Playing the part of someone showing the early signs of Alzheimer's disease is one of the hardest roles he's taken on, admits Kenneth Branagh.
The 55-year-old Emmy winning actor had to become familiar with the condition ahead of filming the final series of BBC crime drama, Wallander, based on the novels written by Swedish author, Henning Mankell.
Branagh has won critical acclaim over the past 7 years for his portrayal of the aloof Swedish detective who struggles to come to terms with the violence he sees each day, and which impacts on the difficult relationships he has both with his daughter and elderly father who is living with Alzheimer's.
In this final series, he himself has to face a diagnosis of Alzheimer's.
“The beginning of it is often very subtle, and that’s what we try to convey in the series, that sometimes the identification of Alzheimer’s is in itself a detective story.
There are moments when the forgetfulness that we all suffer from, ‘Where have I put my keys?’ becomes ‘I’ve been in the front hall for 10 minutes not even knowing why I’m in the front hall.’
Then somebody says ‘Did you forget your keys?’ and the person who is coming back into consciousness realises that’s what they were looking for and, weirdly, a brain that has slowed down is now racing as it instinctively chooses to cover up and make excuses for its actions.
And there’s that sensitive, eggshell-walking atmosphere that surrounds that behaviour because it’s not easy for someone to say ‘you’ve got dementia’.”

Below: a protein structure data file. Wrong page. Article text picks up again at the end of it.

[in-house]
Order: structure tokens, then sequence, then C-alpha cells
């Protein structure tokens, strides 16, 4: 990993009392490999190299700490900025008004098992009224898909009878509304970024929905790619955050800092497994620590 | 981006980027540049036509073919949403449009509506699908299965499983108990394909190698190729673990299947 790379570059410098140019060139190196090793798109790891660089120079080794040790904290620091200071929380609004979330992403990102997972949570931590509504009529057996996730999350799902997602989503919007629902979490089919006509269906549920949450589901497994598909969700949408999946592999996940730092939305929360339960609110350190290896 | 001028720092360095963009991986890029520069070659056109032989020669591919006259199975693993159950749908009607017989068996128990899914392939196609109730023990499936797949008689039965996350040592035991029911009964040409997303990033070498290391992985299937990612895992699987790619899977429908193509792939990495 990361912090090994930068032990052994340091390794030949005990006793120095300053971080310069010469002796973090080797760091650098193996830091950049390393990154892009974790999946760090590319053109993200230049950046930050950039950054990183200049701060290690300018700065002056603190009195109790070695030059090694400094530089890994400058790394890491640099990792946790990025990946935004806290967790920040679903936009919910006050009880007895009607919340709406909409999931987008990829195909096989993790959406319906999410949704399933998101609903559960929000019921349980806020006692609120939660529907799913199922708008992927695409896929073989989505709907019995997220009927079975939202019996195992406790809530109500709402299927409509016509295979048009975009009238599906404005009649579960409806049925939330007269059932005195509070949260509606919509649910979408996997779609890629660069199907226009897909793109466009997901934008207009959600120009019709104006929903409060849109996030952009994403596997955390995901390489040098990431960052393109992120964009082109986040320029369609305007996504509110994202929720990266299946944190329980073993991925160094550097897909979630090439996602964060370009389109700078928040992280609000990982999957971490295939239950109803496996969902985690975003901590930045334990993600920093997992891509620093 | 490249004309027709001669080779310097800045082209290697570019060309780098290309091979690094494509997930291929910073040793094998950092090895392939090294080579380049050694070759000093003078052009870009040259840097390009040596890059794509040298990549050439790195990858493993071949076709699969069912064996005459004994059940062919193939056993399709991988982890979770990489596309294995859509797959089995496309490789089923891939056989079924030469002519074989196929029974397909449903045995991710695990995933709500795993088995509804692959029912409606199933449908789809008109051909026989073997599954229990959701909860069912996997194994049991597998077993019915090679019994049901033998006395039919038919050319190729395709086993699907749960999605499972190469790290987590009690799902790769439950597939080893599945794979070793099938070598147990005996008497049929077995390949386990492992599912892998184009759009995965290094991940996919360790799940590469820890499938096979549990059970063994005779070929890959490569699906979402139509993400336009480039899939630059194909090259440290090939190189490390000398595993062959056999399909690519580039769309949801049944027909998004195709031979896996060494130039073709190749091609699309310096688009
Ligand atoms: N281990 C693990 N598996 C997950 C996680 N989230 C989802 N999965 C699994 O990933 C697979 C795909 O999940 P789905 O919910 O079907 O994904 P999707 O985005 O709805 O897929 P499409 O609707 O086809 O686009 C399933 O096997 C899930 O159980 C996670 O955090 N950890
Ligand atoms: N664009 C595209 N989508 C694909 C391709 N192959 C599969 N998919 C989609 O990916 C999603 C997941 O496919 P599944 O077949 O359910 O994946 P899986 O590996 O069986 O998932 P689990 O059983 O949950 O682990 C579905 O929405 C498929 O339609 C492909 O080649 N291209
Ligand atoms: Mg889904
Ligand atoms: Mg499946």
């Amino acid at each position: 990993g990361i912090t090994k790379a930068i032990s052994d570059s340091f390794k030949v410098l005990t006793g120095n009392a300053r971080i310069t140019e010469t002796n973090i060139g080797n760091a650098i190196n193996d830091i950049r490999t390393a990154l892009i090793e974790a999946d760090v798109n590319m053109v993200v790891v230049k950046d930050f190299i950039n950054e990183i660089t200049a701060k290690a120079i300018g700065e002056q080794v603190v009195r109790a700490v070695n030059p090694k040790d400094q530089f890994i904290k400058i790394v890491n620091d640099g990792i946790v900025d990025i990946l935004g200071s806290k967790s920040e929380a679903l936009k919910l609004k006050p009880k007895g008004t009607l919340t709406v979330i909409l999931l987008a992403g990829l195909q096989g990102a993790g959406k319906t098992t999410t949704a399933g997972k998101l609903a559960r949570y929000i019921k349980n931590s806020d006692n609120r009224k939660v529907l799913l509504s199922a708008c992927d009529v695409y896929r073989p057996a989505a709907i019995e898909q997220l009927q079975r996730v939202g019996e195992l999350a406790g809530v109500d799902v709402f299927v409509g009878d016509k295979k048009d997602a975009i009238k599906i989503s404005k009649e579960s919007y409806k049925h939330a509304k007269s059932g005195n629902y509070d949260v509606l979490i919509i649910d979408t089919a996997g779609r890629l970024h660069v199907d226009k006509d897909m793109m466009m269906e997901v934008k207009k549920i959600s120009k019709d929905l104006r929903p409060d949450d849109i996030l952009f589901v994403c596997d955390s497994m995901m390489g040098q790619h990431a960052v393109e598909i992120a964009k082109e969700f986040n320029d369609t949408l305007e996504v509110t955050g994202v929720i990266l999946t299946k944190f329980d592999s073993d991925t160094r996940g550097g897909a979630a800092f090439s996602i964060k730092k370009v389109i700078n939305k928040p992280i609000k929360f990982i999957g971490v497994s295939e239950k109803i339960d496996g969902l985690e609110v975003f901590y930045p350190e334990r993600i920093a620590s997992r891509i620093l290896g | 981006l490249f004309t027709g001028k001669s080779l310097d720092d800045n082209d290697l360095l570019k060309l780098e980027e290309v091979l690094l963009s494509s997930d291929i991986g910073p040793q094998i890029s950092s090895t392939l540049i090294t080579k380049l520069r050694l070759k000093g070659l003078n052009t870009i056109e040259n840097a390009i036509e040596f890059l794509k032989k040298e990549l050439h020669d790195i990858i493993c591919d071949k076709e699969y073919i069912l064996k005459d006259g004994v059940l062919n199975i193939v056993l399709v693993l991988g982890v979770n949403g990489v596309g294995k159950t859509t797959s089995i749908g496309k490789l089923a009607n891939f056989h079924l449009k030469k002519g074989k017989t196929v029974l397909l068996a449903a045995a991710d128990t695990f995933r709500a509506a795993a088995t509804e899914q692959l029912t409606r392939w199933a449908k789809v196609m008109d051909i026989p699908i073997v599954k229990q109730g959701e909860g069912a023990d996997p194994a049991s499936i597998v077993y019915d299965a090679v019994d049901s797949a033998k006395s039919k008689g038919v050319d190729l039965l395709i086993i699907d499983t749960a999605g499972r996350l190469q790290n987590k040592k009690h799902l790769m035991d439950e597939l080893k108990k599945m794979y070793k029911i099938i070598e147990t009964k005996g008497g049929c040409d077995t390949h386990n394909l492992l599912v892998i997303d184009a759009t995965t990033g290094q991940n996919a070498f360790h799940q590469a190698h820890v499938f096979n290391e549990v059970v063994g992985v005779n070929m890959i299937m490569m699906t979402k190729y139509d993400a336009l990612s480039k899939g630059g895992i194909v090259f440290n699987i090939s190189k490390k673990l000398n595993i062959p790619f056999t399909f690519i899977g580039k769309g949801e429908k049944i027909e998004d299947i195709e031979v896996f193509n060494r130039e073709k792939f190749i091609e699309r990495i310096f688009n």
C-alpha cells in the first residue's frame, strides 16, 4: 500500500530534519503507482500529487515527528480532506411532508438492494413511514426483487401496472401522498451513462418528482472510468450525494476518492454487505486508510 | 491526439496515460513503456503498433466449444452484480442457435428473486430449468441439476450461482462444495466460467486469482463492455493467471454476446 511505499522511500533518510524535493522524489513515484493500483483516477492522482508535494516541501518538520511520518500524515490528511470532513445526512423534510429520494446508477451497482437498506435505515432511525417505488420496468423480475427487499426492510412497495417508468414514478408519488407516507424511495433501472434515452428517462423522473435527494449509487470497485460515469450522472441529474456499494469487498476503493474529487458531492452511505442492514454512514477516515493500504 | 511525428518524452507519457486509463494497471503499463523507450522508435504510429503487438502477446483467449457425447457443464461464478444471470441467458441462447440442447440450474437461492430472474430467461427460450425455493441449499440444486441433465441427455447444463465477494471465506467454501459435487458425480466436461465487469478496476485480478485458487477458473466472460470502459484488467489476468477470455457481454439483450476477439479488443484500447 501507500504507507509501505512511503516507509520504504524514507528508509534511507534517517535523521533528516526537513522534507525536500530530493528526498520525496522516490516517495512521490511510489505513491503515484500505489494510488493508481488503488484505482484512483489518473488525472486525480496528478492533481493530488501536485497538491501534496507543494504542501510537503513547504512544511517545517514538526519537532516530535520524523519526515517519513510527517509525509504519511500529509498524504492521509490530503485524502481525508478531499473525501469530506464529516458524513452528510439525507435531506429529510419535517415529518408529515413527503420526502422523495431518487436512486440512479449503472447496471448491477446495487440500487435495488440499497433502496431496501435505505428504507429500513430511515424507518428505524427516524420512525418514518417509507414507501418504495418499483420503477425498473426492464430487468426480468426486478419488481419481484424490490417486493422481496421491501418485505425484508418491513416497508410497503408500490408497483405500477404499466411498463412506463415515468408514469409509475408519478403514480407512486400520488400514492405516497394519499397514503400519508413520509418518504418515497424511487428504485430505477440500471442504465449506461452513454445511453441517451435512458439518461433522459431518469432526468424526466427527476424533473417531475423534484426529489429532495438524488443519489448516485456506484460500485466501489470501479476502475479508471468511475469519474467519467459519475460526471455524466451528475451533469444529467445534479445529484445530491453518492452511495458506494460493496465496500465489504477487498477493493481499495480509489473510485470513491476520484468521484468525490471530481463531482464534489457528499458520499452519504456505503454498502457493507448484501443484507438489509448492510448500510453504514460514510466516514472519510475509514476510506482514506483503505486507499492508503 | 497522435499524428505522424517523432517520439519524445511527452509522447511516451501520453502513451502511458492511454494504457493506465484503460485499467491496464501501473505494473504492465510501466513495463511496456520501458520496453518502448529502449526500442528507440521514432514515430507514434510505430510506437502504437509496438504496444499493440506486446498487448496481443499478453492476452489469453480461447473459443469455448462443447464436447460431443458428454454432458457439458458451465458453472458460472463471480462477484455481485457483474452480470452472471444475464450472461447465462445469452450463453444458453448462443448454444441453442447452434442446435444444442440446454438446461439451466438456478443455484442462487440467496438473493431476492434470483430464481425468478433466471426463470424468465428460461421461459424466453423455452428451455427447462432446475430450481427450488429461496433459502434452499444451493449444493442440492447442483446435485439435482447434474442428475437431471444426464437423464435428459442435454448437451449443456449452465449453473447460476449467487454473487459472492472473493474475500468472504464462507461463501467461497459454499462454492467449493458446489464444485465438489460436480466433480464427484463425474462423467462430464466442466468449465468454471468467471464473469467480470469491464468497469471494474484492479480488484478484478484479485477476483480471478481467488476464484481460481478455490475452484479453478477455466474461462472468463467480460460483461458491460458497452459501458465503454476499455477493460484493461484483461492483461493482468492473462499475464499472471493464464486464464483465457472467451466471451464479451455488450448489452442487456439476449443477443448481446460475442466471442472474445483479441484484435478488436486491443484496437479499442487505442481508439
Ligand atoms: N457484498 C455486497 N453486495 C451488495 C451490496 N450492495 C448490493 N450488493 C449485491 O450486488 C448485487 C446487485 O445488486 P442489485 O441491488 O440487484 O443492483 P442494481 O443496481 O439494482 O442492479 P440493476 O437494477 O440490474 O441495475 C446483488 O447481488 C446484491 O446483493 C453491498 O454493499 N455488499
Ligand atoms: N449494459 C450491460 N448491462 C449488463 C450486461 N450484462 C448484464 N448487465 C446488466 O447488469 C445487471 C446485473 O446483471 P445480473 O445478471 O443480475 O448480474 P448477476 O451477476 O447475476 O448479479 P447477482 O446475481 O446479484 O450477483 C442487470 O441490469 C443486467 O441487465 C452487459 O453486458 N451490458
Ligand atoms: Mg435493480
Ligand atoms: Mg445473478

Alzheimer’s and other forms of dementia currently affects around 850,000 Britons.
“Of course, it’s often not them who is suffering, it’s their loved ones,” said Branagh, who flew his wife, set designer Lindsay Brunnock, out to Sweden during filming to help give him a sense of “normality” at the end of the working day.
“That moment when they ask, ‘Are you my daughter?’ It’s entirely pragmatic and necessary from the person suffering from dementia, it’s a genuine question.
“But it must be very distressing for the person being asked, to know that represents how far they’ve been away.”
“Honest and accurate portrayals of people with dementia in film and TV not only helps to improve people’s understanding of the condition, but also lets people with dementia see themselves represented in our culture.
“For Wallander to recognise the warning signs of Alzheimer’s that his father lived with is a situation that many people with dementia can relate to.
“Even as little as five years ago, I don’t think we would have seen this on our screens.”
The final series of Wallander which also stars Tom Hiddleston, Sarah Smart and Tom Beard is due to be aired on the BBC starting on May 8th.